All of these arguments tend to go into one direction: “We’re working on crappy code so we need at least some workaround to ease the pain.”

But why not think about it this way:

The API designers that all of the above people have in mind will create precisely that horrible API that you’d like to patch through extension. Coincidentally, the same API designer will not reflect on the usefulness and communicativeness of the keyword final, and thus will never use it, unless required by the Java language. Win-win (albeit crappy API, shaky workarounds and patches).

The API designers that want to use final for their API will reflect a lot on how to properly design APIs (and well-defined extension points / SPIs), such that you will never worry about something being final. Again, win-win (and an awesome API).

Plus, in the latter case, the odd hacker will be kept from hacking and breaking your API in a way that will only lead to pain and suffering, but that’s not really a loss.

Final interface methods

For the aforementioned reasons, I still deeply regret that final is not possible in Java 8 interfaces. Brian Goetz has given an excellent explanation why this has been decideed upon like that. In fact, the usual explanation. The one about this not being the main design goal for the change ;-)

But think about the consistency, the regularity of the language if we had:

default interface ImplementableInterface {
            void abstractMethod   () ;
            void finalMethod      () {}
    default void overridableMethod() {}
}

(Ducks and runs…)

Or, more realistically with our status quo of defaulting to default:

interface ImplementableInterface {
          void abstractMethod   () ;
    final void finalMethod      () {}
          void overridableMethod() {}
}

Finally

So again, what are your (final) thoughts on this discussion?

If you haven’t heard enough, consider also reading this excellent post by Dr. David Pearce, author of the whiley programming language

Silly Metrics: The Most Used Java Keywords

Tell me…

  • Haven’t you ever wondered how many times you actually “synchronized” something?
  • Didn’t you worry about not using the “do {} while ()” loop structure often enough?
  • Are you an expert in applying “volatile”?
  • Do you “catch” more often than you “try”?
  • Is your program rather “true” or rather “false?
  • And how did that “goto” make it into your source code??

Here’s a bit of a distraction among all the other, rather informative posts I’ve written recently. An utterly useless ranking of the top Java keywords in jOOQ. I mean, after all, useful metrics can already be reviewed at ohloh, or collected with FindBugs and JArchitect

Now, you can figure it out. Here’s the ranking!

Keyword      Count
public       8127
return       6801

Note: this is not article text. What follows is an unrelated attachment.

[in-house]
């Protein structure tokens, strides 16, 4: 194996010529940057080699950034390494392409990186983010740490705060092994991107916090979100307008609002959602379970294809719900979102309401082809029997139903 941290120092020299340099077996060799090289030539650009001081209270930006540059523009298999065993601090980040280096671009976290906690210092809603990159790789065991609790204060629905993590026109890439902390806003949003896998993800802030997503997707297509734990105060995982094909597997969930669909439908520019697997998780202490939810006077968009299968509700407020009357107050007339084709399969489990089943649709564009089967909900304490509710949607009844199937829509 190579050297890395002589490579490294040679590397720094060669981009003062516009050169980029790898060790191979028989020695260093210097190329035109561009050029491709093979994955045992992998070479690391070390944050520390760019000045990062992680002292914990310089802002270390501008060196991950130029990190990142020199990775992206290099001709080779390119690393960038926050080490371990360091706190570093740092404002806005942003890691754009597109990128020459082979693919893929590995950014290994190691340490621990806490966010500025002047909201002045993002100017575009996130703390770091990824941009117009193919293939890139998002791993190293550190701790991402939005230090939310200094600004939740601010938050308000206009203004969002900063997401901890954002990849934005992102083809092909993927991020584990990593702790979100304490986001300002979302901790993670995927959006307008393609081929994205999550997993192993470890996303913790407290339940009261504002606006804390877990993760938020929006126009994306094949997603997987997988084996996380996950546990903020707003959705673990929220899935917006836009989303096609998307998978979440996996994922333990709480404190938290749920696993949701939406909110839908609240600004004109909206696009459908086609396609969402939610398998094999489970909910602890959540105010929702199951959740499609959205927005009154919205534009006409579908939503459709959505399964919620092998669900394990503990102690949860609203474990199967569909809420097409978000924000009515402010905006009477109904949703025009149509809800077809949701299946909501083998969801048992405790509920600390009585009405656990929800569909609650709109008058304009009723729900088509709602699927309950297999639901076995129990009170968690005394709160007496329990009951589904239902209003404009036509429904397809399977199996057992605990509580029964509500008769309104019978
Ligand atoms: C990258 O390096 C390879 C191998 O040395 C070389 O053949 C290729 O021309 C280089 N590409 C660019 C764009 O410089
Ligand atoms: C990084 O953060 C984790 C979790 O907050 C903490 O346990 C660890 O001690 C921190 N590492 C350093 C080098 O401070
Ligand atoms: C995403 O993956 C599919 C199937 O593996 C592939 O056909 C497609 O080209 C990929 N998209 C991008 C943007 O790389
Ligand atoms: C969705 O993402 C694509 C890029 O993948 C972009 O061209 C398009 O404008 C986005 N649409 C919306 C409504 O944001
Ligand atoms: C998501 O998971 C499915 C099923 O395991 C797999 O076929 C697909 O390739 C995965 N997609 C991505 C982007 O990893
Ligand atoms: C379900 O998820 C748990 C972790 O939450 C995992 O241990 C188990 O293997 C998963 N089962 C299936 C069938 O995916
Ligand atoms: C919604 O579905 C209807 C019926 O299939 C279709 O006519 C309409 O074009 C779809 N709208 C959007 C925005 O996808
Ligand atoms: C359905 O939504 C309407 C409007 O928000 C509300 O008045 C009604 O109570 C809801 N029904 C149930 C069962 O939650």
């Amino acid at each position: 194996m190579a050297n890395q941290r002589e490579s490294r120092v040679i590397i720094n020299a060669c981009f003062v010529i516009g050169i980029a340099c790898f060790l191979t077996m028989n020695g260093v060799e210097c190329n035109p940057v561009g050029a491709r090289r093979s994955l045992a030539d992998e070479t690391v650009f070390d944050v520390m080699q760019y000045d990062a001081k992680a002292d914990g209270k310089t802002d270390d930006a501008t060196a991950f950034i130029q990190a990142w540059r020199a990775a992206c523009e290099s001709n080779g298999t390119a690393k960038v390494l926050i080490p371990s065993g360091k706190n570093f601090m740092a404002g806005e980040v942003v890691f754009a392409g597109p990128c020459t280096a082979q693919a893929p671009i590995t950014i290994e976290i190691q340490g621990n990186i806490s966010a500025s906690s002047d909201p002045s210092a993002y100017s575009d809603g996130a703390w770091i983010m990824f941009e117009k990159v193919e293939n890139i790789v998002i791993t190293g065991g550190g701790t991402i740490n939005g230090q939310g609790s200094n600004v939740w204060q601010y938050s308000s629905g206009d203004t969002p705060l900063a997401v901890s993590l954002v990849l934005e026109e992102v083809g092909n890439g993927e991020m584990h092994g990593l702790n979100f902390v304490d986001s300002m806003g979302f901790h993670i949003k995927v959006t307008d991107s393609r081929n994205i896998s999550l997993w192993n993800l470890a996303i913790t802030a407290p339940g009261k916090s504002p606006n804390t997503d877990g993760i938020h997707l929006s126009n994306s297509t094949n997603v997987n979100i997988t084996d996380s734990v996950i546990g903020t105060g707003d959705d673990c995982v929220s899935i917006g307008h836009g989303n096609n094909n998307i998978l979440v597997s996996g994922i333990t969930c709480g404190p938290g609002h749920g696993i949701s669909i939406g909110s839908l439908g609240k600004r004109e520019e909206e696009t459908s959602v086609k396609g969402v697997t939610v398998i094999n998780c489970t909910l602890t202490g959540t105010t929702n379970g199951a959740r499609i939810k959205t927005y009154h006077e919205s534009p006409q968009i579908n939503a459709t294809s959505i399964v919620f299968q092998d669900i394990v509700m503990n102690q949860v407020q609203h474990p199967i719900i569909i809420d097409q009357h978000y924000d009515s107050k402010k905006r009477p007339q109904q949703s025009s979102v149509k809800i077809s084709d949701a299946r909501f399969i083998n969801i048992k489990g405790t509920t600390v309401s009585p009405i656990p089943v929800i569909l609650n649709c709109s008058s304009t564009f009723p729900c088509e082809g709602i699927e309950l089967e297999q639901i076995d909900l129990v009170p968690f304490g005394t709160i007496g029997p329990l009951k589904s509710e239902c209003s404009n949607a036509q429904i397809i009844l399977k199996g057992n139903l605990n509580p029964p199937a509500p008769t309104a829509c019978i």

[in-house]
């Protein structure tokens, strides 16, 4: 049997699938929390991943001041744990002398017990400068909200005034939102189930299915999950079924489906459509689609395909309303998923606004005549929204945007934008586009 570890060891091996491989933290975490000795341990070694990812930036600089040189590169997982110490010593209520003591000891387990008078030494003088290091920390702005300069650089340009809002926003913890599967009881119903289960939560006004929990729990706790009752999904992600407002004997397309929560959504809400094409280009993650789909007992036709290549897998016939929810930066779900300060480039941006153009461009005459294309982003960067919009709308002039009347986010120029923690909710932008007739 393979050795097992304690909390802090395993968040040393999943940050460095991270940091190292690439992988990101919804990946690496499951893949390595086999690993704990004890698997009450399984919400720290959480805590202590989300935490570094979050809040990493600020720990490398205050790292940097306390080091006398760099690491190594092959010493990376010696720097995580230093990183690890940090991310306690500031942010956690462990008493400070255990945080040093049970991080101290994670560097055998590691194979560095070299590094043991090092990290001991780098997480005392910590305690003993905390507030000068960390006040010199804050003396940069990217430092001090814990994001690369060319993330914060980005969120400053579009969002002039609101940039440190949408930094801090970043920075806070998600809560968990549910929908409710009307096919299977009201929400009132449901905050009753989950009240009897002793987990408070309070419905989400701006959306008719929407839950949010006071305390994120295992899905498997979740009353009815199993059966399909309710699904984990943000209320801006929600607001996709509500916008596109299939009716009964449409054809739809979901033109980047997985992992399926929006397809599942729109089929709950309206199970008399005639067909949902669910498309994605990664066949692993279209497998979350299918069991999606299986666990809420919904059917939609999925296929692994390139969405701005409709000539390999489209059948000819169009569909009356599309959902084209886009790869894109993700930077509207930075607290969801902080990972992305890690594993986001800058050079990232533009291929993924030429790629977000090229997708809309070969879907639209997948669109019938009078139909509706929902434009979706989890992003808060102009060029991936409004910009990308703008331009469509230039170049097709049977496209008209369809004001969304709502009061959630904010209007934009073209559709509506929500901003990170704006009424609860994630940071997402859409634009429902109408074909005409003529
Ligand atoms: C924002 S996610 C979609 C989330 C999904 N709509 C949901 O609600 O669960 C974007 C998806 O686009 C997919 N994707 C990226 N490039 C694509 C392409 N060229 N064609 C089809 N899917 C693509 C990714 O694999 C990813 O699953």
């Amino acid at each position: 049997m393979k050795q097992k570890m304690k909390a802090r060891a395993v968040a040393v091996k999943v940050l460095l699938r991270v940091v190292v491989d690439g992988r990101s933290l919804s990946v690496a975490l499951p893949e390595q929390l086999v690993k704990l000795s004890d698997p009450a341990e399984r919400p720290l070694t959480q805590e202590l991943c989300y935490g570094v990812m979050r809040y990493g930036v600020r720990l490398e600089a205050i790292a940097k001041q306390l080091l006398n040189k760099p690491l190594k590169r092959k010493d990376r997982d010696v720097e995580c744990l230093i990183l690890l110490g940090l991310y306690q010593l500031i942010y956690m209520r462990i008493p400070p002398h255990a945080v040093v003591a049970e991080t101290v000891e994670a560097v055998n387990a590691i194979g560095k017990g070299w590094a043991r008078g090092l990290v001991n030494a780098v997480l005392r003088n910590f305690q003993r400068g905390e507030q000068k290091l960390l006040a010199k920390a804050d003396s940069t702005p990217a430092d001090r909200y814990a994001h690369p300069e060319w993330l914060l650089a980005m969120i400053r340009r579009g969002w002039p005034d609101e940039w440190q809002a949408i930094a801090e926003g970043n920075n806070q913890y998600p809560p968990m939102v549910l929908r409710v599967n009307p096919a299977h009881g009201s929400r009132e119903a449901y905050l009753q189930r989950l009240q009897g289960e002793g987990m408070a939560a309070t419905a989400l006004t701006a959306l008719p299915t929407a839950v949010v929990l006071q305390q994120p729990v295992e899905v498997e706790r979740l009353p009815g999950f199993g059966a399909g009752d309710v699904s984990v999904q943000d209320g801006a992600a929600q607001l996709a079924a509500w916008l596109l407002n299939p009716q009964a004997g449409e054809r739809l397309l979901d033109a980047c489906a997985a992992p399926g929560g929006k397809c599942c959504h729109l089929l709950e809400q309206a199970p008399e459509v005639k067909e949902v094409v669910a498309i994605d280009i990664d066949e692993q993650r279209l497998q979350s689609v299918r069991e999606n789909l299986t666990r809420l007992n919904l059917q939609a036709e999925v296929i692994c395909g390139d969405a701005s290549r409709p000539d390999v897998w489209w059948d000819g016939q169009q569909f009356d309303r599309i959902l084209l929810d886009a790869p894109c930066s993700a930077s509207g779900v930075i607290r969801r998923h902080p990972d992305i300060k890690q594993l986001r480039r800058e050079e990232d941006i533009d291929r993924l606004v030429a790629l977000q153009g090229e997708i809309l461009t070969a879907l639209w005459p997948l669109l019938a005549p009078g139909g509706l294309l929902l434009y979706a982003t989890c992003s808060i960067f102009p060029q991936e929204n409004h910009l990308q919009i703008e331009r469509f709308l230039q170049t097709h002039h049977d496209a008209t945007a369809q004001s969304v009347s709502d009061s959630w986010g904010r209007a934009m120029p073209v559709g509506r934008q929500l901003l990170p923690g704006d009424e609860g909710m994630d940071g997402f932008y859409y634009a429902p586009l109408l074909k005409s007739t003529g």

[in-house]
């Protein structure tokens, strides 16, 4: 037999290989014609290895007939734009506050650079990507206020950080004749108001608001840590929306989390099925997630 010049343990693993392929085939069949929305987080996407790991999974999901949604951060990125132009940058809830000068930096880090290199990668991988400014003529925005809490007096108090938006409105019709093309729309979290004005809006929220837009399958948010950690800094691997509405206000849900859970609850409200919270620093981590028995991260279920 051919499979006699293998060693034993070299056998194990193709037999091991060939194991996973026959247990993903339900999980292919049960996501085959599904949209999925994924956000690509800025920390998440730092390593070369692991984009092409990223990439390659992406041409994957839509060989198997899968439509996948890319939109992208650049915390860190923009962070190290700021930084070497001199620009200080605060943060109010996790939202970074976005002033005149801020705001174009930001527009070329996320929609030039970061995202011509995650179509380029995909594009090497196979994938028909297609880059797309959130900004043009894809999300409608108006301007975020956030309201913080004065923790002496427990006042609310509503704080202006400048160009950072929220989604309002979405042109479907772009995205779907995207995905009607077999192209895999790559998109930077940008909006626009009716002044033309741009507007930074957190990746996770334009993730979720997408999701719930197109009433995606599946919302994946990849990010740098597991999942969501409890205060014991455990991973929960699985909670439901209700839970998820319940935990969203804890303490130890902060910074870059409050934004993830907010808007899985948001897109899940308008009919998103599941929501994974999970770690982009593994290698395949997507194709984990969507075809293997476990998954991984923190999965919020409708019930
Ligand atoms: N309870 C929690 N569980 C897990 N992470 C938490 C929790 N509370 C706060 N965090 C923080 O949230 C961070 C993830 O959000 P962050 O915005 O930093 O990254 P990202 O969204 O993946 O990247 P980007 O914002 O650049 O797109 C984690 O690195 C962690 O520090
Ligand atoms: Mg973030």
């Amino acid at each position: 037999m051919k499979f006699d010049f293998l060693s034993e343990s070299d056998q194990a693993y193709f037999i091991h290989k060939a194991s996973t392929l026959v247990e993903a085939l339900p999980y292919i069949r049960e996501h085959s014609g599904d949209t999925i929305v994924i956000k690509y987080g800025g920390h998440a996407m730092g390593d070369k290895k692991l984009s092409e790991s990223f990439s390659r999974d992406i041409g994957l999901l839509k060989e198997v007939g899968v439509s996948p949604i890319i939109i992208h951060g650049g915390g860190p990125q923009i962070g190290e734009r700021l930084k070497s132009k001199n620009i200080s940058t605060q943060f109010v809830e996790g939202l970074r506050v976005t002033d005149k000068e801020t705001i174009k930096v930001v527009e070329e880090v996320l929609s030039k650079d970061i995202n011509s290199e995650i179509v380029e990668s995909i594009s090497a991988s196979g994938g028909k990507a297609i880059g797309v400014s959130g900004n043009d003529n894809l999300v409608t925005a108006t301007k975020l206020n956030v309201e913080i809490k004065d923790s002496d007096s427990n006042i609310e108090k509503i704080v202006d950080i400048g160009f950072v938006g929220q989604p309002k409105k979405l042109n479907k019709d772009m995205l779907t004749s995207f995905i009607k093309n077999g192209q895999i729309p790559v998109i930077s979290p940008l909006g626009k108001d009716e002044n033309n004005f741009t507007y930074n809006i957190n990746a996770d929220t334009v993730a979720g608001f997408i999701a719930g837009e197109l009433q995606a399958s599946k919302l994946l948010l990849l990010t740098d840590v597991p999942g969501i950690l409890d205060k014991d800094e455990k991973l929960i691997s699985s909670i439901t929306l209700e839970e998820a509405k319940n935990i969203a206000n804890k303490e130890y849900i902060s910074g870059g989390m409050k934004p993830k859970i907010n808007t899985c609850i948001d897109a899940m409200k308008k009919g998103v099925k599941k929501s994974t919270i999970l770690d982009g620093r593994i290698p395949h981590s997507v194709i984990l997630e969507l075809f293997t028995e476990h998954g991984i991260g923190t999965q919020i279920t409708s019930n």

final        6608
import       5938
static       3903
new          3110
extends      2111
int          1822
throws       1756
void         1707
if           1661
this         1464
private      1347
class        1239
case         841
else         839
package      711
boolean      506
throw        495
for          421
long         404
true         384
byte         345
interface    337
false        332
protected    293
super        265
break        200
try          149
switch       146
implements   139
catch        127
default      112
instanceof   107
char         96
short        91
abstract     54
double       43
transient    42
finally      34
float        34
enum         25
while        23
continue     12
synchronized 8
volatile     6
do           1

Curious about your own Java keyword ranking? I’ve published the script to calculate these values on GitHub, under the ASL 2.0 license. Check out the sources here:

https://github.com/lukaseder/silly-metrics

Use it, and publish your own rankings! And feel free to provide pull requests to count keywords from other languages, or to calculate entirely different silly and useless metrics.

SQL in Scala, where jOOQ could go

I have recently blogged about how simple it is to integrate jOOQ into Scala. See the full blog post here:

https://lukaseder.wordpress.com/2011/12/11/the-ultimate-sql-dsl-jooq-in-scala/

I’m more and more thrilled by that option, as Scala is one of the fastest emerging JVM languages nowadays. The plain integration of a Java library in Scala leaves some open questions. jOOQ knows the “val()” operator or method, to create bind values. See the manual here:

http://www.jooq.org/manual/JOOQ/BindValues/

This operator cannot be used in Scala, as Scala declares “val” as a reserved word. I’ve had similar issues in Java before, when trying to use “case” or “else” in the API, which is not possible either. The path of least resistance is to overload or re-name those methods. “val” was overloaded as “value” in jOOQ 2.0.1. “case” and “else” were re-named a long time ago as “decode” (from Oracle’s DECODE function), and “otherwise” (as in XSL).

So for a full-fledged integration in Scala, jOOQ should be wrapped in a new API called scOOQ ;-). This new API should take Scala’s language features into account in order to make working with jOOQ a lot easier. This could be the chance to re-engineer some of the API and make all API methods uppercase, as is usual with SQL. With Scala’s ability of omitting syntax elements, such as “.” and “()”, the API could then declare one-word methods, such as in this Java example:

MERGE().INTO(MY_TABLE)
       .USING(SOURCE_TABLE)
       .ON(MY_TABLE.ID.equal(SOURCE_TABLE.ID))
       .WHEN().MATCHED().THEN().UPDATE()
         .SET(ID, 1)
         .SET(DATA, "Data")
       .WHEN().NOT().MATCHED().THEN().INSERT(MY_TABLE.ID, MY_TABLE.DATA)
       .VALUES(1, "Data")

While in Java, this looks quite nasty and verbose, in Scala it could be very nice! The below statement should compile in Scala if the API was declared as such:

MERGE INTO MY_TABLE
      USING (SOURCE_TABLE)
      ON (MY_TABLE.ID equal SOURCE_TABLE.ID)
      WHEN MATCHED THEN UPDATE
        SET (ID, 1)
        SET (DATA, "Data")
      WHEN NOT MATCHED THEN INSERT (MY_TABLE.ID, MY_TABLE.DATA)
      VALUES (1, "Data")

Convinced? Contributions very welcome! :-)